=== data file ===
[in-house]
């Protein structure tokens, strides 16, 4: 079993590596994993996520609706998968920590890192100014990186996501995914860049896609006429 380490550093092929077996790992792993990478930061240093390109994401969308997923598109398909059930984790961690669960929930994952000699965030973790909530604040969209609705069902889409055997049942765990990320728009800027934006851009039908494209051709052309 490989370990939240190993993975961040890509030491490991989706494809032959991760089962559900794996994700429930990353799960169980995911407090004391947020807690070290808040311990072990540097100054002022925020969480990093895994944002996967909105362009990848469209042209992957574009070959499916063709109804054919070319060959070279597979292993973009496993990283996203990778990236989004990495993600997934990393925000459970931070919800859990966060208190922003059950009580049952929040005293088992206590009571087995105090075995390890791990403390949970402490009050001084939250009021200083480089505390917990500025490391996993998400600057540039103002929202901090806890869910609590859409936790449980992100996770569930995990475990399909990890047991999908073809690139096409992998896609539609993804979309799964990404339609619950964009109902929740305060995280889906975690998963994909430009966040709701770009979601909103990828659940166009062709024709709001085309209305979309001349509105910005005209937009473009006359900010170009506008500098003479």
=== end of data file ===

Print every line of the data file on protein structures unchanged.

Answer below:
[in-house]
């Protein structure tokens, strides 16, 4: 079993590596994993996520609706998968920590890192100014990186996501995914860049896609006429 380490550093092929077996790992792993990478930061240093390109994401969308997923598109398909059930984790961690669960929930994952000699965030973790909530604040969209609705069902889409055997049942765990990320728009800027934006851009039908494209051709052309 490989370990939240190993993975961040890509030491490991989706494809032959991760089962559900794996994700429930990353799960169980995911407090004391947020807690070290808040311990072990540097100054002022925020969480990093895994944002996967909105362009990848469209042209992957574009070959499916063709109804054919070319060959070279597979292993973009496993990283996203990778990236989004990495993600997934990393925000459970931070919800859990966060208190922003059950009580049952929040005293088992206590009571087995105090075995390890791990403390949970402490009050001084939250009021200083480089505390917990500025490391996993998400600057540039103002929202901090806890869910609590859409936790449980992100996770569930995990475990399909990890047991999908073809690139096409992998896609539609993804979309799964990404339609619950964009109902929740305060995280889906975690998963994909430009966040709701770009979601909103990828659940166009062709024709709001085309209305979309001349509105910005005209937009473009006359900010170009506008500098003479």